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What is the force exerted on the liquid by the pot?

  1. Oct 31, 2006 #1
    I have a few questions on some homework I'm trying to do:

    1) A 3.5 kg flowerpot drops from a tall building. The initial speed of the pot is zero, and you may neglect air resistance.

    After the pot has fallen 33 m, it enters a viscous liquid, which brings it to rest over a distance of 1.5 m. Assuming constant deceleration over this distance, what is the magnitude of this deceleration?

    I found the force to be 215.56 (I know this is correct).

    Now, here's the part I can't figure out:

    What is the force exerted on the liquid by the pot?

    I did F = ma but that was not the correct answer. What did I do wrong?

    2) A block of mass M = 15 kg is suspended at rest by two strings attached to walls, as shown in the figure. The left string is horizontal and the right string makes an angle theta = 50° with the horizontal. What is the tension in the left string?

    3) A 0.6 kg sphere hangs on a string from the ceiling of an automobile. The car has a constant horizontal acceleration and the string is displaced an angle θ = 65.2° from the vertical. To a person sitting inside the car, it appears that the sphere is motionless (the angle between the sphere and the vertical is constant). What is the magnitude of the acceleration of the car?

    Thanks for any and all help.
     
  2. jcsd
  3. Oct 31, 2006 #2

    PhanthomJay

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    In problem 1, you found the acceleration to be -215.6 m/s/s. I think this is what you meant, always show your units. Then you can use F_net =ma to solve for F_net, bearing in mind that that F_net = N - mg, where mg is the weight and N is the average liquid force acting on the pot. Swap signage for the force of the pot on the liquid, per Newton III.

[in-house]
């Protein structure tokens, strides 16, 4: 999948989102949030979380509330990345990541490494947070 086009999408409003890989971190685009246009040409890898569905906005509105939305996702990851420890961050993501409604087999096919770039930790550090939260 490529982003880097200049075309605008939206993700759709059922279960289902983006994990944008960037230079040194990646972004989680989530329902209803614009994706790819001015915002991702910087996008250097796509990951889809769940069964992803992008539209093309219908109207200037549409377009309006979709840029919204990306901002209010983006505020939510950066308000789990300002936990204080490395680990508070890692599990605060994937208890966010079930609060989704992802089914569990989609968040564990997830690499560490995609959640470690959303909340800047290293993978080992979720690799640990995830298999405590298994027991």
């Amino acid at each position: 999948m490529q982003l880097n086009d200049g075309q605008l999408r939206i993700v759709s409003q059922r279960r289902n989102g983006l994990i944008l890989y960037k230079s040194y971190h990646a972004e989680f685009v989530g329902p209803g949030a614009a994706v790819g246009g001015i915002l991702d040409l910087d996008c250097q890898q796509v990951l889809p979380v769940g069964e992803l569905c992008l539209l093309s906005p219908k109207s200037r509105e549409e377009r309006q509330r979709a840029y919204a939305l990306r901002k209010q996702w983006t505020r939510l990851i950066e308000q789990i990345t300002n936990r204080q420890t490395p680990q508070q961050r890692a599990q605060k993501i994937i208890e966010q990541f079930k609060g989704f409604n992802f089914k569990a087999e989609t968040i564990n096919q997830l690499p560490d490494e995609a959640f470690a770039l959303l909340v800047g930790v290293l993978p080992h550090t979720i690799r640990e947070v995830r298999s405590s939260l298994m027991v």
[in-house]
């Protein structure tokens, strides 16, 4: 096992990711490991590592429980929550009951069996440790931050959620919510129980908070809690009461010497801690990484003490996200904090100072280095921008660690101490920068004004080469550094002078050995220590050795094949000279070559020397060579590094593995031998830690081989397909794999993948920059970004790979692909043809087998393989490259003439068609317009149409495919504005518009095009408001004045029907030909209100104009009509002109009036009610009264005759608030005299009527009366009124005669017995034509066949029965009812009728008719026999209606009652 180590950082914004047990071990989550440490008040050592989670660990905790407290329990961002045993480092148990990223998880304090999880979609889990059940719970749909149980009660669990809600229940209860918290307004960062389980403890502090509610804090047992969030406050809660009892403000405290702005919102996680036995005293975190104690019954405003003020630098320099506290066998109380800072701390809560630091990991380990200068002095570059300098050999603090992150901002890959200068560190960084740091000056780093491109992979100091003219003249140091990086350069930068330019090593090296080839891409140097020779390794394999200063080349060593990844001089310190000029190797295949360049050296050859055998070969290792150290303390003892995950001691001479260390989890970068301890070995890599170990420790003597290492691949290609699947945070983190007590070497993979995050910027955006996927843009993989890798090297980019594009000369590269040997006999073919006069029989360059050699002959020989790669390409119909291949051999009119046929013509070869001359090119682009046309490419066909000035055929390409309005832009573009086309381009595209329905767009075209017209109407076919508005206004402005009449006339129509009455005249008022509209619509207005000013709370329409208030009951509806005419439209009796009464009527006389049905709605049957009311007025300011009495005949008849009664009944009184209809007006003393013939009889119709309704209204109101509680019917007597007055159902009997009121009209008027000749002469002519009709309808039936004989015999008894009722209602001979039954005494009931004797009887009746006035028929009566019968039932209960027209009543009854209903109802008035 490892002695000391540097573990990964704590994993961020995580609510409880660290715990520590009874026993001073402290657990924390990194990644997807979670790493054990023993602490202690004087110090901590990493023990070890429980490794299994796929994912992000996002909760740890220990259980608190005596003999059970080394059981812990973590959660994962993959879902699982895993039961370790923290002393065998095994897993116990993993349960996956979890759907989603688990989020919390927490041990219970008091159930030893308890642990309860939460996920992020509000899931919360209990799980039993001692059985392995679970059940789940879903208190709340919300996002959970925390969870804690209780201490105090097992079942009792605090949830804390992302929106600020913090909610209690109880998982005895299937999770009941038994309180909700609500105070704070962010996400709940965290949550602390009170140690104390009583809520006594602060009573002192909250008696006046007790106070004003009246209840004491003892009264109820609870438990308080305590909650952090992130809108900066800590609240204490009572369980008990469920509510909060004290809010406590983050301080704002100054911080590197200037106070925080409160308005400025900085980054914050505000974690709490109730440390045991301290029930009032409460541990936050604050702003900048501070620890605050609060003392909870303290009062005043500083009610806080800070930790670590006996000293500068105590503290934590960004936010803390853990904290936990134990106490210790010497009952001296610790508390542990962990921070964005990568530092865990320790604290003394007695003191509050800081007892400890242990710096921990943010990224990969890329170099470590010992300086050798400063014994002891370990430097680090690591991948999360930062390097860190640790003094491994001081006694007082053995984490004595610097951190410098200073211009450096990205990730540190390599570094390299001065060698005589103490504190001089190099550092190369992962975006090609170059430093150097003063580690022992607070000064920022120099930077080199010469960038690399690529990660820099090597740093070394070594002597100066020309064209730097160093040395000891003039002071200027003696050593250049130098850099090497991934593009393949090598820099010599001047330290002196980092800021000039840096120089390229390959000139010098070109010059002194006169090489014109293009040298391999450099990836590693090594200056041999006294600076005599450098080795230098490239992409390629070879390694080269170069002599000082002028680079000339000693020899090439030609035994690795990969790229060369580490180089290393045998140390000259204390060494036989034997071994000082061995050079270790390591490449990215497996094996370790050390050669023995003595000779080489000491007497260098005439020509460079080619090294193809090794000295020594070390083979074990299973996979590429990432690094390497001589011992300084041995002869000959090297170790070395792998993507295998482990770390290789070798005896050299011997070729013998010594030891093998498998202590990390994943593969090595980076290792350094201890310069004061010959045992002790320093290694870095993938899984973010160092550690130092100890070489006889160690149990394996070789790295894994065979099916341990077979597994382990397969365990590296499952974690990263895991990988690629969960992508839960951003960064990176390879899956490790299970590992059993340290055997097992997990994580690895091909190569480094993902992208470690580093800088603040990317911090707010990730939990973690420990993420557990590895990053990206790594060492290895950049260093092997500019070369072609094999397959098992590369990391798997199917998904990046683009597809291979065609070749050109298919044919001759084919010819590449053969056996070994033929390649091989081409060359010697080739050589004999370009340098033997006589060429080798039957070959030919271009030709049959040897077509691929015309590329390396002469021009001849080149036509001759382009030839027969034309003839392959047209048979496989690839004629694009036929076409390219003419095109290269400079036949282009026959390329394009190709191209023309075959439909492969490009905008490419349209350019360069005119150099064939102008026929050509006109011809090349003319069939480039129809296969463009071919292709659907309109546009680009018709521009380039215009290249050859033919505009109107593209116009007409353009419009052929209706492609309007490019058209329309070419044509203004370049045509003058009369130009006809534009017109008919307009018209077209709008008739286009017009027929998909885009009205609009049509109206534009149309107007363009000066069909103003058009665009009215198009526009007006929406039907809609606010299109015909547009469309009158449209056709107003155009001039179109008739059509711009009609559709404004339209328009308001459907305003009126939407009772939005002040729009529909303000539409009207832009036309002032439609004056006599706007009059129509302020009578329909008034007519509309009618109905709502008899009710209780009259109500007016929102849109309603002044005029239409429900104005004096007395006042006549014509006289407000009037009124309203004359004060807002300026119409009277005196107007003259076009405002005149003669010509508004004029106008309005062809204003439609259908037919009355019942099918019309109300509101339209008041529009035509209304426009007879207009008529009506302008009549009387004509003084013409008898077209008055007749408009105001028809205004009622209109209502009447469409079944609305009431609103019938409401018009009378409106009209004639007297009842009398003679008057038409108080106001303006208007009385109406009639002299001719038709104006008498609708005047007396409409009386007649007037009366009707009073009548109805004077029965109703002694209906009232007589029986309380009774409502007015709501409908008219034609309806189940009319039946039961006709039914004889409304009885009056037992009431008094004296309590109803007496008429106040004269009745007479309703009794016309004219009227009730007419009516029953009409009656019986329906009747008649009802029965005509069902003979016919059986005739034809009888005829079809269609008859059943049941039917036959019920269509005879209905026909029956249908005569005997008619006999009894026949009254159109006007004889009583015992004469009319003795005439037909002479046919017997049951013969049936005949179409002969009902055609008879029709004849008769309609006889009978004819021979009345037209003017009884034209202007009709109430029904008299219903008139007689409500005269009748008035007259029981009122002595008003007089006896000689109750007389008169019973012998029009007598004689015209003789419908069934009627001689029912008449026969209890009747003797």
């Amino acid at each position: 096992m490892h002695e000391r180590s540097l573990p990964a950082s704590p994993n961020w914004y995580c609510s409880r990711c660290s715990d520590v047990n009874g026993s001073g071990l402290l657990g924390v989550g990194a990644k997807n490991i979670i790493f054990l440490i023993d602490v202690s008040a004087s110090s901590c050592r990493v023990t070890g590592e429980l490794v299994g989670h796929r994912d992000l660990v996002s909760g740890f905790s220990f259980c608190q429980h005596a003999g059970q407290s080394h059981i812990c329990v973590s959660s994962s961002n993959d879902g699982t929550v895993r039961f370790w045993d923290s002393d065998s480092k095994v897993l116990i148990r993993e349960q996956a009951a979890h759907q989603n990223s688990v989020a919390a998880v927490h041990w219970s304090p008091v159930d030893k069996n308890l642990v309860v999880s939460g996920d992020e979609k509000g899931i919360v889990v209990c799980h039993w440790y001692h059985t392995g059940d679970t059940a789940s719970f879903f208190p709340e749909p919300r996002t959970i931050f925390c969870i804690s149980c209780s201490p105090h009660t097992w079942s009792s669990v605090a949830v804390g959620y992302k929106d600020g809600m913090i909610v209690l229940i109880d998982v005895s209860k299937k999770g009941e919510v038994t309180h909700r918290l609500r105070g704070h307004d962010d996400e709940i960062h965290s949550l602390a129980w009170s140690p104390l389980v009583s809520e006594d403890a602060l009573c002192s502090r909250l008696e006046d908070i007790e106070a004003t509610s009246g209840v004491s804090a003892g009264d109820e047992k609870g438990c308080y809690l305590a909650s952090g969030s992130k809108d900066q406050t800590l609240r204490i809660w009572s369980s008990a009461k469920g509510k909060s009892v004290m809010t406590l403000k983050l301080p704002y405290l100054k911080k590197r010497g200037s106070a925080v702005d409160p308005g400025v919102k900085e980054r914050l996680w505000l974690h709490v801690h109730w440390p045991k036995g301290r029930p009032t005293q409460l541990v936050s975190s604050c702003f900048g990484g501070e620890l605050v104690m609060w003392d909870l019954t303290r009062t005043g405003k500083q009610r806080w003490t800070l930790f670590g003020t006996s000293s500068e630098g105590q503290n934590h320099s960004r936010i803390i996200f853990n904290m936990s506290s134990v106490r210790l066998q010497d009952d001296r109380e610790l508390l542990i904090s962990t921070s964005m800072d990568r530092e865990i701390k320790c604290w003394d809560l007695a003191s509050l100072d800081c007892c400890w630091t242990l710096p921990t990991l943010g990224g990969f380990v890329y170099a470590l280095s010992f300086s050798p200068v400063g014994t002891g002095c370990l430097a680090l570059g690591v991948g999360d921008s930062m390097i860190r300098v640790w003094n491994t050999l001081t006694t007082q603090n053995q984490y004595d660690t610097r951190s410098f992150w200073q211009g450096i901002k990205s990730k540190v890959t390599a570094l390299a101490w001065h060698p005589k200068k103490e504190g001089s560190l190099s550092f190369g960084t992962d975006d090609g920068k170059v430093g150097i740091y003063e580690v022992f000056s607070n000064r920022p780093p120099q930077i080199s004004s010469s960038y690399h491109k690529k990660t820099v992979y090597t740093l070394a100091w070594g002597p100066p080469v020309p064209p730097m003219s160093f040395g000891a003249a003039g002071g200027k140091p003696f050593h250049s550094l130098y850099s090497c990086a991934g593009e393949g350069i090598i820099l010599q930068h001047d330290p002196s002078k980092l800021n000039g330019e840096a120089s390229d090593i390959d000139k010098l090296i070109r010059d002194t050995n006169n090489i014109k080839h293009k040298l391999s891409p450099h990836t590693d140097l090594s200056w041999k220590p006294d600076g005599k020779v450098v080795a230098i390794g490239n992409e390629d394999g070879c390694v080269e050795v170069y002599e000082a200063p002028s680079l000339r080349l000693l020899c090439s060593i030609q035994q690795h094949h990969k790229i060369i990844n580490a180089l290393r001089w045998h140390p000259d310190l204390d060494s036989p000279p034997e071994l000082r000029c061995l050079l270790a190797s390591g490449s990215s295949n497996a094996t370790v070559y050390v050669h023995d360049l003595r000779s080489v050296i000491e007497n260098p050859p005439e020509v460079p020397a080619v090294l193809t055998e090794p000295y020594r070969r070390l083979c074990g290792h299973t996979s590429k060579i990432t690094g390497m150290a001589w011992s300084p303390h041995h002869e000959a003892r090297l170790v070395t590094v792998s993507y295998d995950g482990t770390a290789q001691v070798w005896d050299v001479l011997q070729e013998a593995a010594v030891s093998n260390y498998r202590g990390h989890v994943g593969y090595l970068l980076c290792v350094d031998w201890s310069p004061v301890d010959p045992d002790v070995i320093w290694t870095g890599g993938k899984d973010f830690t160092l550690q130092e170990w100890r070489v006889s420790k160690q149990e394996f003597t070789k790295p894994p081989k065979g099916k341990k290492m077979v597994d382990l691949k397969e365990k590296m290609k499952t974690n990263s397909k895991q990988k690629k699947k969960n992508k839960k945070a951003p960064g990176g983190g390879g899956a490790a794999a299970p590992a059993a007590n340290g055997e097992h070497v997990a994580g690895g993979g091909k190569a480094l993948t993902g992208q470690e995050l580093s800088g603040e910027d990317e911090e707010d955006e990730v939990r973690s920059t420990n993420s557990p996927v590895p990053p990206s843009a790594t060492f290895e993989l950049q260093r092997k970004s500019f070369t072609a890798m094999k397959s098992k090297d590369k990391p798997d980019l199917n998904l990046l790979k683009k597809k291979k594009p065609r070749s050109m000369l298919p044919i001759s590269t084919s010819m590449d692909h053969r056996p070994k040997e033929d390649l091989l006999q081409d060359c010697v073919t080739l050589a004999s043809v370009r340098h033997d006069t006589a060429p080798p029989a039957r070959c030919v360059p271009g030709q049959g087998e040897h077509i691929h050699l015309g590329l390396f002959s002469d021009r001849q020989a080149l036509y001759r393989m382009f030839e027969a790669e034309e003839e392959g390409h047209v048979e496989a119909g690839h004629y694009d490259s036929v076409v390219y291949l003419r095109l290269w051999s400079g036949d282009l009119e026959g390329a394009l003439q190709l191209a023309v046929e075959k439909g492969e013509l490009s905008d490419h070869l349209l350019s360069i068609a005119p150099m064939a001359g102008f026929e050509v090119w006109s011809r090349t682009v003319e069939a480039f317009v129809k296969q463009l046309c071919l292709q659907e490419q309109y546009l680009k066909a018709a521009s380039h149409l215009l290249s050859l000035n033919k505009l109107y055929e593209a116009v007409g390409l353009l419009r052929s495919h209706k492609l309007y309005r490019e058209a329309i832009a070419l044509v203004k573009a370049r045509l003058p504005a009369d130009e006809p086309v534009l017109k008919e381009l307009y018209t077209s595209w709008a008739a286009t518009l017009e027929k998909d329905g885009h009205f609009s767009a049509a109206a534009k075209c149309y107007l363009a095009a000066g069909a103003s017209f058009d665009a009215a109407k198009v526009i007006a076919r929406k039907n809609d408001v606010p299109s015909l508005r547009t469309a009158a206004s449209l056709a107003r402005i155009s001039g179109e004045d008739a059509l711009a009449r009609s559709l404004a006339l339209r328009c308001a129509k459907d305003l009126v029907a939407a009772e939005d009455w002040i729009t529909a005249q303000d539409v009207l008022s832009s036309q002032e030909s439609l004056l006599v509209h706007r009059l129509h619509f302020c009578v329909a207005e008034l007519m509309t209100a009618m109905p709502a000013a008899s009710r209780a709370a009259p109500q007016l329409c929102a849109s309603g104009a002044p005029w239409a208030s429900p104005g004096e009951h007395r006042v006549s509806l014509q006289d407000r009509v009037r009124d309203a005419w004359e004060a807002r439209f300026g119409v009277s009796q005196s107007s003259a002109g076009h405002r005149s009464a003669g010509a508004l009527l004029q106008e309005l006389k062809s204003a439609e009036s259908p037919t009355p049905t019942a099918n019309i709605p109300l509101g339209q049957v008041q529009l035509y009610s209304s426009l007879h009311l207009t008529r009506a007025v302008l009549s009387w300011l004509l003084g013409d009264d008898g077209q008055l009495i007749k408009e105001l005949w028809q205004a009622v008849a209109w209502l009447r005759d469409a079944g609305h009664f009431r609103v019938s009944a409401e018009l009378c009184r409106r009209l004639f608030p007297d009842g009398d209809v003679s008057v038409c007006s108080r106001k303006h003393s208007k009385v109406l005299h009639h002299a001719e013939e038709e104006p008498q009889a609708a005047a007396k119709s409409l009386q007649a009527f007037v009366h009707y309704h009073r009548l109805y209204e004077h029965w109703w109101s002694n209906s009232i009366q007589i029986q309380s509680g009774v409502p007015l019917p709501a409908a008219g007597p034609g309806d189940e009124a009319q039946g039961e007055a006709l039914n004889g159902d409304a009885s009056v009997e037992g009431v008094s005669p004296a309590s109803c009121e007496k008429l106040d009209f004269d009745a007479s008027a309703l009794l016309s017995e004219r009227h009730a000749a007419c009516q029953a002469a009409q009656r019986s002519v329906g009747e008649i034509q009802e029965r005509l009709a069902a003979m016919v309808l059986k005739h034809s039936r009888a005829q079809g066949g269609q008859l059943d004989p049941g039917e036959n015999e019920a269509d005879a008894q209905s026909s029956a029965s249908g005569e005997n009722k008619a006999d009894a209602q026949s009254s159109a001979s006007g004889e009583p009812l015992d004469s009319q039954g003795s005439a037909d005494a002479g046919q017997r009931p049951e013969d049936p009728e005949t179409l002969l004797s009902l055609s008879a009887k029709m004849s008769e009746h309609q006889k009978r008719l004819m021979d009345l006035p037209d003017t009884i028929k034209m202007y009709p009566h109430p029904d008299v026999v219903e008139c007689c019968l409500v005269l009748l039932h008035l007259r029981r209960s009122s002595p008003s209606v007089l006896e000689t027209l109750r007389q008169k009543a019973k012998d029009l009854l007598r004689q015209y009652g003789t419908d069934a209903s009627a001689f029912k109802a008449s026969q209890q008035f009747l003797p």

In problems 2 and 3, show what you've come up with thus far.
     
  4. Oct 31, 2006 #3
    For question 2 resolive the tension of the cord into its components tsin50 and tcos50. Use Newtons laws. Obviously the sum of the forces are going to be zero in the x and y directions since the object is suspended and not moving, therefore no acceleration. I called up and to the right the positive directions. I am calling the left string T1 and the right T2.

    The most important thing to do is draw yourself a free body diagram once resolving all vectors into components.

    Fy=0 Fx=0
    T2sin50-mg=0 T2cos50-T1=0
    T2sin50=mg T2cos50=T1
    T2sin50=15kg(9.8m/s^2) 192Ncos50=T1
    T2sin50=147N 123.4=T1
    T2=147N/sin50
    T2= about 192N
     
  5. Oct 31, 2006 #4
    For question 2 resolive the tension of the cord into its components tsin50 and tcos50. Use Newtons laws. Obviously the sum of the forces are going to be zero in the x and y directions since the object is suspended and not moving, therefore no acceleration. I called up and to the right the positive directions. I am calling the left string T1 and the right T2.

    The most important thing to do is draw yourself a free body diagram once resolving all vectors into components.

    Fy=0
    T2sin50-mg=0
    T2sin50=mg
    T2sin50=15kg(9.8m/s^2)
    T2sin50=147N
    T2=147N/sin50
    T2= about 192N

    Fx=0
    T2cos50-T1=0
    T2cos50=T1
    192Ncos50=T1
    123.4=T1

    sorry about last post came out a little unclear
     
  6. Nov 1, 2006 #5
    For #2 I had something similar to what rmarkatos said, but I think I skipped a step and therefore got the wrong answer.

    For #3 I'm not really sure. We had a mass in an elevator where the rope could handle a certain amount of tension (60N) before it broke and we had to find the maximum acceleration, but I'm not sure if this is the same as what I'm doing for #3. Basically, the mass was 5kg and acceleration was a. So I used T^2 = (mg)^2 + (ma)^2 and got the right answer but I don't think that's what I'm supposed to use for this.
     
  7. Nov 1, 2006 #6
    I am still having trouble with #2 and #3, does anyone have any idea?
     
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